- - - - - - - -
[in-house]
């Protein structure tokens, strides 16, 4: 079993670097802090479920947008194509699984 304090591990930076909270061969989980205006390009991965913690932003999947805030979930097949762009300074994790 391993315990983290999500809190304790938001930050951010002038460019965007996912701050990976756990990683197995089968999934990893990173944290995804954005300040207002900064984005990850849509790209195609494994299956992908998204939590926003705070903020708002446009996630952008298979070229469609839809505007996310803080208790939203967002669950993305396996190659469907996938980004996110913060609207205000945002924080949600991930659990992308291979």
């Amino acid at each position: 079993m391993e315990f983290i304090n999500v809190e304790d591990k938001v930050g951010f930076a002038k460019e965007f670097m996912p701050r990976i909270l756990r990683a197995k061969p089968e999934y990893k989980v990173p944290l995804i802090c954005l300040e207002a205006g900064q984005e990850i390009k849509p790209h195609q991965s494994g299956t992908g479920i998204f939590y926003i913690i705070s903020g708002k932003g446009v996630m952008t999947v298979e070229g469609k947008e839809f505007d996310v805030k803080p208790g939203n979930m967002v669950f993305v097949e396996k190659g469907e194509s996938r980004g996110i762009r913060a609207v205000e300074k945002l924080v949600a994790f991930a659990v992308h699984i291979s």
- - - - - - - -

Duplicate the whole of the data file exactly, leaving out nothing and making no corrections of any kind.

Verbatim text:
[in-house]
């Protein structure tokens, strides 16, 4: 079993670097802090479920947008194509699984 304090591990930076909270061969989980205006390009991965913690932003999947805030979930097949762009300074994790 391993315990983290999500809190304790938001930050951010002038460019965007996912701050990976756990990683197995089968999934990893990173944290995804954005300040207002900064984005990850849509790209195609494994299956992908998204939590926003705070903020708002446009996630952008298979070229469609839809505007996310803080208790939203967002669950993305396996190659469907996938980004996110913060609207205000945002924080949600991930659990992308291979």
């Amino acid at each position: 079993m391993e315990f983290i304090n999500v809190e304790d591990k938001v930050g951010f930076a002038k460019e965007f670097m996912p701050r990976i909270l756990r990683a197995k061969p089968e999934y990893k989980v990173p944290l995804i802090c954005l300040e207002a205006g900064q984005e990850i390009k849509p790209h195609q991965s494994g299956t992908g479920i998204f939590y926003i913690i705070s903020g708002k932003g446009v996630m952008t999947v298979e070229g469609k947008e839809f505007d996310v805030k803080p208790g939203n979930m967002v669950f993305v097949e396996k190659g469907e194509s996938r980004g996110i762009r913060a609207v205000e300074k945002l924080v949600a994790f991930a659990v992308h699984i291979s």